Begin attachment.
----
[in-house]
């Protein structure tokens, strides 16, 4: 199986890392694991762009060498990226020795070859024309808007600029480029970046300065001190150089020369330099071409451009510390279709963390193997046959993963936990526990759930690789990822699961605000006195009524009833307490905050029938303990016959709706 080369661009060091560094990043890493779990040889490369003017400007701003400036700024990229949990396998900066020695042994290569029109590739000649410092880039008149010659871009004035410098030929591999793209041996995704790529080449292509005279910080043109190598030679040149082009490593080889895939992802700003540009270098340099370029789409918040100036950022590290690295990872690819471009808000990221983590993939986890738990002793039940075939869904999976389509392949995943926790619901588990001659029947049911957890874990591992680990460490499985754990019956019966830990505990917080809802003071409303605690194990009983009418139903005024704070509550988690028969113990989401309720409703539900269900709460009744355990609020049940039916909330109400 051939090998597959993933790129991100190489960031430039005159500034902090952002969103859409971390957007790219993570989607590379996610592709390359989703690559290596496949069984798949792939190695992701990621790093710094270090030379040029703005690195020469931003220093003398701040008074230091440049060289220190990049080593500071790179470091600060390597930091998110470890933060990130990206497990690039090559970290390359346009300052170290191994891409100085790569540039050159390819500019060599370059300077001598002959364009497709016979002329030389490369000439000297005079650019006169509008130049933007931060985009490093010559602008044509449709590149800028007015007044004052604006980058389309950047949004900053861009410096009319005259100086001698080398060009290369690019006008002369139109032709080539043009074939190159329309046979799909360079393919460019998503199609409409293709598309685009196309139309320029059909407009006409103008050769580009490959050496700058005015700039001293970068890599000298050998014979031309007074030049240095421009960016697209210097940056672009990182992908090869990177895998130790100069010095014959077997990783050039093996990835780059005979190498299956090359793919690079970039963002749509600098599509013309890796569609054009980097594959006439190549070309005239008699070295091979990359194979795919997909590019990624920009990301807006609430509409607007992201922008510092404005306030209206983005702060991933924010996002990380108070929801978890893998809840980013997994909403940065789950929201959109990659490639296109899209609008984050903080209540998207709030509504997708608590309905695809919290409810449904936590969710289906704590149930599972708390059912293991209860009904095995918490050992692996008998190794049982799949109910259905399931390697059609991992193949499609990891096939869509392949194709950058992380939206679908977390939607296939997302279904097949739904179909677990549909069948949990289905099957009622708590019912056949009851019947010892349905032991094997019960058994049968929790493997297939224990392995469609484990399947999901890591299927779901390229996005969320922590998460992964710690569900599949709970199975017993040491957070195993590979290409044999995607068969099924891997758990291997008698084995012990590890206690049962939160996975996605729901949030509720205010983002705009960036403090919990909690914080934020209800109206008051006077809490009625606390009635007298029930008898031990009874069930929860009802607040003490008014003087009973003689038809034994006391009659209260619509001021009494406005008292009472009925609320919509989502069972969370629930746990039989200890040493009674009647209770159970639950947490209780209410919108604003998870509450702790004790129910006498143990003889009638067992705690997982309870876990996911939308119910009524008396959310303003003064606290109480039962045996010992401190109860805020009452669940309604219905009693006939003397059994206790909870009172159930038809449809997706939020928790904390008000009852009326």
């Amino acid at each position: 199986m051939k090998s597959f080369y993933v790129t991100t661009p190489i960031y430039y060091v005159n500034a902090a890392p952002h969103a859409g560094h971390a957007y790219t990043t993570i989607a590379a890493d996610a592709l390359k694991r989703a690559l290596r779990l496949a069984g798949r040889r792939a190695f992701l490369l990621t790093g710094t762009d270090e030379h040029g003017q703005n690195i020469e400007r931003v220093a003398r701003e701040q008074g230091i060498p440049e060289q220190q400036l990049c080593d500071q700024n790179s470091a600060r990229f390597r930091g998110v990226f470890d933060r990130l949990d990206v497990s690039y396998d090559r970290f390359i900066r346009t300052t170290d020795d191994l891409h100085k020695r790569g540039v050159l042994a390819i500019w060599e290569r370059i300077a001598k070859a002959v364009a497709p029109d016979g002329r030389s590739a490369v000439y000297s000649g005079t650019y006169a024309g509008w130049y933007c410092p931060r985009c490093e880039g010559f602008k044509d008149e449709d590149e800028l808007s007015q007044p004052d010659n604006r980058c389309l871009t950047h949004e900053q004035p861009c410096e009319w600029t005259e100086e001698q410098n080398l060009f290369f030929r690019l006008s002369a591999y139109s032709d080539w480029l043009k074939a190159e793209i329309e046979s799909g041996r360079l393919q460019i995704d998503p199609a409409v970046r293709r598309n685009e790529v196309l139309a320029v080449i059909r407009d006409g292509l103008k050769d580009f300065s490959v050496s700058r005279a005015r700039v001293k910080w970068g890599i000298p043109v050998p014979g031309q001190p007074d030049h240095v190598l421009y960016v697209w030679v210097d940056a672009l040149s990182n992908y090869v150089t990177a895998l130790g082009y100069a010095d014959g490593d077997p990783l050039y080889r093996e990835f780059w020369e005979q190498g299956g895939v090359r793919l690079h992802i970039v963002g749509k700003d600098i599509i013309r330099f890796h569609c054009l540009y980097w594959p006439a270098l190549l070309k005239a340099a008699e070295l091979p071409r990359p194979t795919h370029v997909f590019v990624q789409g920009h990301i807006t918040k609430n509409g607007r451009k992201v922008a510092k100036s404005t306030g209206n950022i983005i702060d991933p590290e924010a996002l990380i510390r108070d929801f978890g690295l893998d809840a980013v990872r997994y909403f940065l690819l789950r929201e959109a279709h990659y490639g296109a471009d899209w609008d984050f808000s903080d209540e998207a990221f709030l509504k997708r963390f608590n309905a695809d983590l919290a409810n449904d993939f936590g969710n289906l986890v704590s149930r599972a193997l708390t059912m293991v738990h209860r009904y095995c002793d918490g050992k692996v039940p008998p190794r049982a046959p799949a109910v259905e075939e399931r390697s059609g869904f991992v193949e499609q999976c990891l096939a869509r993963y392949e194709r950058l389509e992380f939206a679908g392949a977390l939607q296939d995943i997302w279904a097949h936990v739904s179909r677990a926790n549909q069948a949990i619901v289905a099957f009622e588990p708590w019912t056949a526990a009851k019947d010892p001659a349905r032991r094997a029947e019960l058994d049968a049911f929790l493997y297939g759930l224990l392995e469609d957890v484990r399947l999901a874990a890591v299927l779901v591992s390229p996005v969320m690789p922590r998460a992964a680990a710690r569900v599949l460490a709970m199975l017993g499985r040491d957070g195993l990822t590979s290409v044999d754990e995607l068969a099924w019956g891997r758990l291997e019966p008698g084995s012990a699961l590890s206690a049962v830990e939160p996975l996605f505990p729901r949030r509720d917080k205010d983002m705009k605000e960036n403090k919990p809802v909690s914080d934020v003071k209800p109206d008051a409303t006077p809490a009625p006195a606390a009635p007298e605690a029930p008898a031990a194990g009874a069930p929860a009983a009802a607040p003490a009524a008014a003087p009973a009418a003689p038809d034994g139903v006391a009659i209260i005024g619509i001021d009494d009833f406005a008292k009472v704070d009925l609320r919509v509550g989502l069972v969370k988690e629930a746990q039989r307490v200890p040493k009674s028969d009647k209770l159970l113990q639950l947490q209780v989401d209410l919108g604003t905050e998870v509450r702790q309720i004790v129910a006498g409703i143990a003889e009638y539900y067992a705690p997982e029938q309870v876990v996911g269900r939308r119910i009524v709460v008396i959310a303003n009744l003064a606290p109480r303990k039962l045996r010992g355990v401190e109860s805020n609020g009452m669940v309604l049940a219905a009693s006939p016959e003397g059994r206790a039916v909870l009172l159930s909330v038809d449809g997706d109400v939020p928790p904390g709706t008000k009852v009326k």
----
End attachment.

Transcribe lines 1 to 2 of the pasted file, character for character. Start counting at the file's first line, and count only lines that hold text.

[in-house]
């Protein structure tokens, strides 16, 4: 199986890392694991762009060498990226020795070859024309808007600029480029970046300065001190150089020369330099071409451009510390279709963390193997046959993963936990526990759930690789990822699961605000006195009524009833307490905050029938303990016959709706 080369661009060091560094990043890493779990040889490369003017400007701003400036700024990229949990396998900066020695042994290569029109590739000649410092880039008149010659871009004035410098030929591999793209041996995704790529080449292509005279910080043109190598030679040149082009490593080889895939992802700003540009270098340099370029789409918040100036950022590290690295990872690819471009808000990221983590993939986890738990002793039940075939869904999976389509392949995943926790619901588990001659029947049911957890874990591992680990460490499985754990019956019966830990505990917080809802003071409303605690194990009983009418139903005024704070509550988690028969113990989401309720409703539900269900709460009744355990609020049940039916909330109400 051939090998597959993933790129991100190489960031430039005159500034902090952002969103859409971390957007790219993570989607590379996610592709390359989703690559290596496949069984798949792939190695992701990621790093710094270090030379040029703005690195020469931003220093003398701040008074230091440049060289220190990049080593500071790179470091600060390597930091998110470890933060990130990206497990690039090559970290390359346009300052170290191994891409100085790569540039050159390819500019060599370059300077001598002959364009497709016979002329030389490369000439000297005079650019006169509008130049933007931060985009490093010559602008044509449709590149800028007015007044004052604006980058389309950047949004900053861009410096009319005259100086001698080398060009290369690019006008002369139109032709080539043009074939190159329309046979799909360079393919460019998503199609409409293709598309685009196309139309320029059909407009006409103008050769580009490959050496700058005015700039001293970068890599000298050998014979031309007074030049240095421009960016697209210097940056672009990182992908090869990177895998130790100069010095014959077997990783050039093996990835780059005979190498299956090359793919690079970039963002749509600098599509013309890796569609054009980097594959006439190549070309005239008699070295091979990359194979795919997909590019990624920009990301807006609430509409607007992201922008510092404005306030209206983005702060991933924010996002990380108070929801978890893998809840980013997994909403940065789950929201959109990659490639296109899209609008984050903080209540998207709030509504997708608590309905695809919290409810449904936590969710289906704590149930599972708390059912293991209860009904095995918490050992692996008998190794049982799949109910259905399931390697059609991992193949499609990891096939869509392949194709950058992380939206679908977390939607296939997302279904097949739904179909677990549909069948949990289905099957009622708590019912056949009851019947010892349905032991094997019960058994049968929790493997297939224990392995469609484990399947999901890591299927779901390229996005969320922590998460992964710690569900599949709970199975017993040491957070195993590979290409044999995607068969099924891997758990291997008698084995012990590890206690049962939160996975996605729901949030509720205010983002705009960036403090919990909690914080934020209800109206008051006077809490009625606390009635007298029930008898031990009874069930929860009802607040003490008014003087009973003689038809034994006391009659209260619509001021009494406005008292009472009925609320919509989502069972969370629930746990039989200890040493009674009647209770159970639950947490209780209410919108604003998870509450702790004790129910006498143990003889009638067992705690997982309870876990996911939308119910009524008396959310303003003064606290109480039962045996010992401190109860805020009452669940309604219905009693006939003397059994206790909870009172159930038809449809997706939020928790904390008000009852009326």